Next week I have my first appointment with the Biologics team since the switchback to Humira. Usually a routine six-monthly check up but the significance of this one is that it’s three months since I restarted on Humira – and three months is the period in which you are told to expect to see a benefit if it’s going to work. Newsflash: it isn’t working.

To see the latest update in my series covering the restarting of Humira, visit: Humira update no. 3 – slow progress

Three months of poor health

Despite getting myself back in the gym (of sorts), being more regular with my pain medication and taking longer walks, my pain levels are probably at their highest than at any other point in the last six months – the main problem areas being my right knee, right heel, right thumb and index finger and my neck. My heel and neck pain virtually disappeared a couple of weeks into treatment back in late November but has unfortunately returned in recent weeks.

My sleep has been messed up as well with some nights not being able to switch off until 5am only be be up at 6:30-7am with my son. Two or three nights of that in a row is a killer – it makes you feel ten times worse than the pain keeping you awake does, I can assure you.

The other issue is the infections. I am holding onto a glimmer of hope that the bad run I’ve been on has hindered the progress of Humira but I am also struggling to wrap my head around how my immune system can be knocked down to such an extent that I am picking up everything I come into contact with, yet still be active enough to be causing such a flare. It’s always been one or the other in the management of my condition so it feels especially unfair to be juggling both at the minute.

For an overview/more information on my recent run of infections, see this blog post: Coronavirus – why it’s a disturbing time for biologics users

Perhaps I’m just run down, tired, my body’s on the ropes and until it gets a breather things are not going to change course – but how do you get healthy when you’re in pain, not sleeping, had a bad chest for what feels like weeks, sore throat for even longer and on top of it all are dealing with all the strain on your mental health that comes hand in hand with those discomforts and concerns? It’s not like I can flick a switch and sleep for a week.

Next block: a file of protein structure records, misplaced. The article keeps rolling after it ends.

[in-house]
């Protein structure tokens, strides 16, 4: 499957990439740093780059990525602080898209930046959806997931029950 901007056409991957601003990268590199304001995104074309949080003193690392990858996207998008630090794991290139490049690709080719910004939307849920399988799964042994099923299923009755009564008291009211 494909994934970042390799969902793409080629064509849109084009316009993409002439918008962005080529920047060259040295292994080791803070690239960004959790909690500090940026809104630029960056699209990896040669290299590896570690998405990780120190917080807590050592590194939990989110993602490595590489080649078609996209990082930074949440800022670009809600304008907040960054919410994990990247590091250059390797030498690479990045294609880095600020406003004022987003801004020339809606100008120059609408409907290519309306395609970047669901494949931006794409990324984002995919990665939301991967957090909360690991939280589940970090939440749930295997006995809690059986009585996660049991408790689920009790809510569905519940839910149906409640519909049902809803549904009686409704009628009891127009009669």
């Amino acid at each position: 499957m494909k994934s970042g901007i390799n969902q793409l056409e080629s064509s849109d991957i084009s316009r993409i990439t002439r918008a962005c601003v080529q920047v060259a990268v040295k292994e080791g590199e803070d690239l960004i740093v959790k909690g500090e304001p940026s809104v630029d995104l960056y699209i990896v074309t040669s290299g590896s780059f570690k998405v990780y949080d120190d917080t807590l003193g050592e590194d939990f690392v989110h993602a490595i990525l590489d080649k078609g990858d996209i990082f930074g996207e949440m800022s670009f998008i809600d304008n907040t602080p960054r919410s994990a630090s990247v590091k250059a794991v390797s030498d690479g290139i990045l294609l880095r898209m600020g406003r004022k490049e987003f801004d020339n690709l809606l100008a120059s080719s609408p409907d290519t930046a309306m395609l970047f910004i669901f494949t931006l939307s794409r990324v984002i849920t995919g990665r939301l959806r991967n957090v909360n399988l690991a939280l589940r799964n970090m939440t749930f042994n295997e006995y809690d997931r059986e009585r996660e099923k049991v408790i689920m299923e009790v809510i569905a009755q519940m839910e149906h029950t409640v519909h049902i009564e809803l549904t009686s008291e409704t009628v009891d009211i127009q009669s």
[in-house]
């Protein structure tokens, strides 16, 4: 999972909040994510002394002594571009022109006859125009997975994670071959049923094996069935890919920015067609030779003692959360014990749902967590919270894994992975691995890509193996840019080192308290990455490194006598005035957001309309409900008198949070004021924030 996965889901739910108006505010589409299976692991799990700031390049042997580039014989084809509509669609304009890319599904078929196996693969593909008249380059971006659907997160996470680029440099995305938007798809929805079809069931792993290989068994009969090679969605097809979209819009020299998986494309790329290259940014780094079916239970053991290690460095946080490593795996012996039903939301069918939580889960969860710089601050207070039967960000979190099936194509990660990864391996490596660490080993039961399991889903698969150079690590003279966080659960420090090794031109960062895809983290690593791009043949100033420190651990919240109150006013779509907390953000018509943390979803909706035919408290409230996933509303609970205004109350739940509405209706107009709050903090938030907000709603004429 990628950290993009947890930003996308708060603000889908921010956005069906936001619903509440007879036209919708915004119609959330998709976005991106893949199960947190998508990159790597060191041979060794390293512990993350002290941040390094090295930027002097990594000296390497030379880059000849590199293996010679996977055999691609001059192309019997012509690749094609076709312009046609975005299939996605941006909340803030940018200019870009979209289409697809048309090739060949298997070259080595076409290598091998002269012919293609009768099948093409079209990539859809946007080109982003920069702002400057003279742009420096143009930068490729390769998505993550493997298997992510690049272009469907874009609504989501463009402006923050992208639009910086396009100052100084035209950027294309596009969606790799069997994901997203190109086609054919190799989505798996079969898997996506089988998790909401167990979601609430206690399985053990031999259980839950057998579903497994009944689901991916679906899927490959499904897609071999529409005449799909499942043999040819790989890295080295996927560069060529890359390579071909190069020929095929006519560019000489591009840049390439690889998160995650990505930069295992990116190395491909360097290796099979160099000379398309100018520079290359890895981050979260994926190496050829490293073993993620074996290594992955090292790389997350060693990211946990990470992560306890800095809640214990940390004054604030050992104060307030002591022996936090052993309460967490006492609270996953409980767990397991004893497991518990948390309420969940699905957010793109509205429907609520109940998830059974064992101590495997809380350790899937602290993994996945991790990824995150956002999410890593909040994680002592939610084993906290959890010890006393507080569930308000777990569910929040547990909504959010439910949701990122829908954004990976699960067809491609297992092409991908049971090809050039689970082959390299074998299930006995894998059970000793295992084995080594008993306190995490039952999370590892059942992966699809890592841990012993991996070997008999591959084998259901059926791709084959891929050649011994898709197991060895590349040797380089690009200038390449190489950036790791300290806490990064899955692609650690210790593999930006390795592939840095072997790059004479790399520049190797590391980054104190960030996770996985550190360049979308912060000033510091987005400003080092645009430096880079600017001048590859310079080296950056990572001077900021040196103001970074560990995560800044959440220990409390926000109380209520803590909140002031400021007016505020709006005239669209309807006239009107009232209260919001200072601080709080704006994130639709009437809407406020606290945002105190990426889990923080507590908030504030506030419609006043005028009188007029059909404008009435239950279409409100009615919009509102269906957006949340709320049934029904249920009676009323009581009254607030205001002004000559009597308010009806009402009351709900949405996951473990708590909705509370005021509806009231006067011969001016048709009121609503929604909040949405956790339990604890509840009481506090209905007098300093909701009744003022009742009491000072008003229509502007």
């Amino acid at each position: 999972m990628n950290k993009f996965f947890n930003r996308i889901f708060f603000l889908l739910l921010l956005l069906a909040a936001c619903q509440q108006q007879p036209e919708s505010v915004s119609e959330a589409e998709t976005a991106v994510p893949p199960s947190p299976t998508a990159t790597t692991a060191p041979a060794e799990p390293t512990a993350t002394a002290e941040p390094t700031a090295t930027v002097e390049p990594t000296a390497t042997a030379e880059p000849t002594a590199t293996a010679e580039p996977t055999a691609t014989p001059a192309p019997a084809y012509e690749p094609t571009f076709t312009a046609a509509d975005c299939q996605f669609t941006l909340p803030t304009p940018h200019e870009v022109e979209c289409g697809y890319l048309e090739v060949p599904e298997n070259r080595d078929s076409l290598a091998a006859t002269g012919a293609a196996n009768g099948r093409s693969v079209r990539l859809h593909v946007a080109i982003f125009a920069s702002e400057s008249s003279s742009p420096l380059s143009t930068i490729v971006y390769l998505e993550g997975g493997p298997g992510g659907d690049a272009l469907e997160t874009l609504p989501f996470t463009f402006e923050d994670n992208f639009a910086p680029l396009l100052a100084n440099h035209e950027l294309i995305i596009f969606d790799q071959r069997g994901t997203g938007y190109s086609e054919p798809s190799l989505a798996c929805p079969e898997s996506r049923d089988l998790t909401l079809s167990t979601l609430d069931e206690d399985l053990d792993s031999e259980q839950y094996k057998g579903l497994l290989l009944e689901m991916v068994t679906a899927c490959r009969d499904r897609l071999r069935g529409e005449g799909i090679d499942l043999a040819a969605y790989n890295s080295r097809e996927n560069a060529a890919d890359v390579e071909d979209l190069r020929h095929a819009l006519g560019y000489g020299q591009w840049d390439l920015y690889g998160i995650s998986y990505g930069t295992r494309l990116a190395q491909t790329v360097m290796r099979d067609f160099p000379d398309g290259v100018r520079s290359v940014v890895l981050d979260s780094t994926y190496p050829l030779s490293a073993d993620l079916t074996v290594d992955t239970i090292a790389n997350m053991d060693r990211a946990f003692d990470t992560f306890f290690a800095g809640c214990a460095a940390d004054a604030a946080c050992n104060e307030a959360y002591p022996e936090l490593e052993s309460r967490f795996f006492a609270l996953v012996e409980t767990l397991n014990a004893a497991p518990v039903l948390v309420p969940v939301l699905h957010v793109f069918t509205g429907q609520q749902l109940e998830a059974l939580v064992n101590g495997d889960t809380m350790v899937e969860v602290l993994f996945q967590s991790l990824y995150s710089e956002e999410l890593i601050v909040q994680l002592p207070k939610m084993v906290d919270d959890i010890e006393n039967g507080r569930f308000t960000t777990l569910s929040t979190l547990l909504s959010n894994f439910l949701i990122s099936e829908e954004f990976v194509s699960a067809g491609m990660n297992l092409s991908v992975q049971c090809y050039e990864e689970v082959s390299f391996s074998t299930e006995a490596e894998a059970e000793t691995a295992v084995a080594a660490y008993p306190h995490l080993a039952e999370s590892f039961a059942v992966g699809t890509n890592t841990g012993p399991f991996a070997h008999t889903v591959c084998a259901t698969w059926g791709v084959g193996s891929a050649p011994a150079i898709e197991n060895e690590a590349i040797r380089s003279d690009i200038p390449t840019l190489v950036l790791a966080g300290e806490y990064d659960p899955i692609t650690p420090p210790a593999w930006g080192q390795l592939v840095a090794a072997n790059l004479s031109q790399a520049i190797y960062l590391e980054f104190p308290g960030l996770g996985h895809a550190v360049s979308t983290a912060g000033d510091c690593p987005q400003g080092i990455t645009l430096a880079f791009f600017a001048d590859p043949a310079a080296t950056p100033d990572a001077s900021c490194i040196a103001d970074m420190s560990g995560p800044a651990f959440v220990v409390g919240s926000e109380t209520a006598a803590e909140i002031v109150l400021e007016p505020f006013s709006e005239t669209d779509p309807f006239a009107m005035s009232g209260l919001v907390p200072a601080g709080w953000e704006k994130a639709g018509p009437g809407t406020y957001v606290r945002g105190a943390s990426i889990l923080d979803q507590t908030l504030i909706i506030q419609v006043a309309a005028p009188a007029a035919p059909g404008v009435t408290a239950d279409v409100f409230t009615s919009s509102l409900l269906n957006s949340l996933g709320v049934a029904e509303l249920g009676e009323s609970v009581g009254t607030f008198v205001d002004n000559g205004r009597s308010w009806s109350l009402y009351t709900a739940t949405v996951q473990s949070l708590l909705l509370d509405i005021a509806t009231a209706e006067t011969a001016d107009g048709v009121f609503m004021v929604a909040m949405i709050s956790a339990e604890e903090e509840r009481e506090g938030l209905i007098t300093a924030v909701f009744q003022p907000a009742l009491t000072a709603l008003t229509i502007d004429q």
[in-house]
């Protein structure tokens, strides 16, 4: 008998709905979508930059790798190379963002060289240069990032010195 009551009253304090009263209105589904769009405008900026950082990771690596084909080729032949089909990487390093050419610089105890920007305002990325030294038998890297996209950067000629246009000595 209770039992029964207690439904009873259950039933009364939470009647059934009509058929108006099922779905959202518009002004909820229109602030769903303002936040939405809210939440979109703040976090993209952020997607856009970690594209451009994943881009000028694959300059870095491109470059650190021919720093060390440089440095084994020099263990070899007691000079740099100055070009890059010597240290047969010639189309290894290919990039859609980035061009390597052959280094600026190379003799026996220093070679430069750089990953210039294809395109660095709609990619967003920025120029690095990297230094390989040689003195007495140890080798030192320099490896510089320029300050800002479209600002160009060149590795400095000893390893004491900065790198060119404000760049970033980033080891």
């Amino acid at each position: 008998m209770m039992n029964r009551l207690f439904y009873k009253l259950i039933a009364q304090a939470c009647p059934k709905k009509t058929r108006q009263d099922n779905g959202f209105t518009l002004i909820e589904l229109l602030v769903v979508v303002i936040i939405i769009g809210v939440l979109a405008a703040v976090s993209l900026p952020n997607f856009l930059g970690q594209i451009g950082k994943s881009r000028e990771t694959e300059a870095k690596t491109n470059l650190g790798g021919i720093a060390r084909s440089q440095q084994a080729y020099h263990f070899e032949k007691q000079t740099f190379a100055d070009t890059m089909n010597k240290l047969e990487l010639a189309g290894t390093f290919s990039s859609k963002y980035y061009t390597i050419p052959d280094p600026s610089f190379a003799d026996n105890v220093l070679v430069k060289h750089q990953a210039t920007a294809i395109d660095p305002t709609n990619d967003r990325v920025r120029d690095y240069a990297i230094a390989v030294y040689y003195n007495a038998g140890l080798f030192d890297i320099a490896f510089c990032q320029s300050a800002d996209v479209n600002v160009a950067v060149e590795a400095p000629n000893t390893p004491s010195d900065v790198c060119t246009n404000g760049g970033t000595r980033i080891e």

How to tackle the appointment?

As for the appointment, how do I approach it? Do I go in hard, demand action, another change? I don’t feel I am in a position to given the noise I had to make to get back on Humira in the first place. Plus I still have faith in it – like a failed relationship, I want it to work as it did so beautifully in the past – but my hope is starting to fade and it’s important that I get the severity of the situation across.

So what else? Double-down the dose on anti-inflammatory drugs? To add to an already growing cocktail of pills, perhaps not. Steroids? Ditto, plus if they were going to break the cycle, the last round of joint injections in the summer would have helped and they didn’t. Physio and Hydrotherapy? I could be doing this myself in my spare time but I need the energy first. Another Biologic? Seems like the most likely option behind stick with Humira but it’s more change to throw into the mix.

Finally, I come to my other fear, the long shot; that something else is going on here that’s been added to the mix. The virtually ever-present infections, crippling fatigue, night sweats, muscle aches and foggy mindedness – yes, it could just be accompanying the infections or an effect of the Humira (the timescales do align) but with so much going on, what if something is being missed or it’s another evolution of my body’s saga of attacking itself? Inflammation away from the joints perhaps? After all, I didn’t get psoriasis until my mid to late 20’s even though I had arthritis 15 years prior to plaques and rashes appearing – and even then, with my medical history, it still took over a year before anyone confirmed it as psoriasis and subsequently psoriatic arthritis.

At what point does the being generally unwell become less about the diagnosed chronic conditions or treatment of said conditions and more about the investigation of the symptoms themselves?

Perhaps I’m paranoid. Perhaps it’s denial and that I don’t want to accept the changes I am going through. That this could just be part of the disease’s progression and every day life now that I need to, in time, accept. I don’t know. All I do know is that from this appointment I need some investigations started. I need some answers; because after three months of infections, new symptoms and the most sick leave I’ve had from work in years, just having a chest x-ray (that came back clear, thankfully), doesn’t really feel like enough.

It feels like a lot riding on this one.

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Arthritis and Psoriasis Patient Advocate, Writer And Consultant. Owner Of The Pain Company.

I share my story of Juvenile Idiopathic Arthritis to raise awareness and specialise in pain, parenting (with disability) and the mental health impact of living with chronic illness. I write and campaign for leading charities and organisations. In addition, I provide patient experience consultancy for both charities and global healthcare companies.

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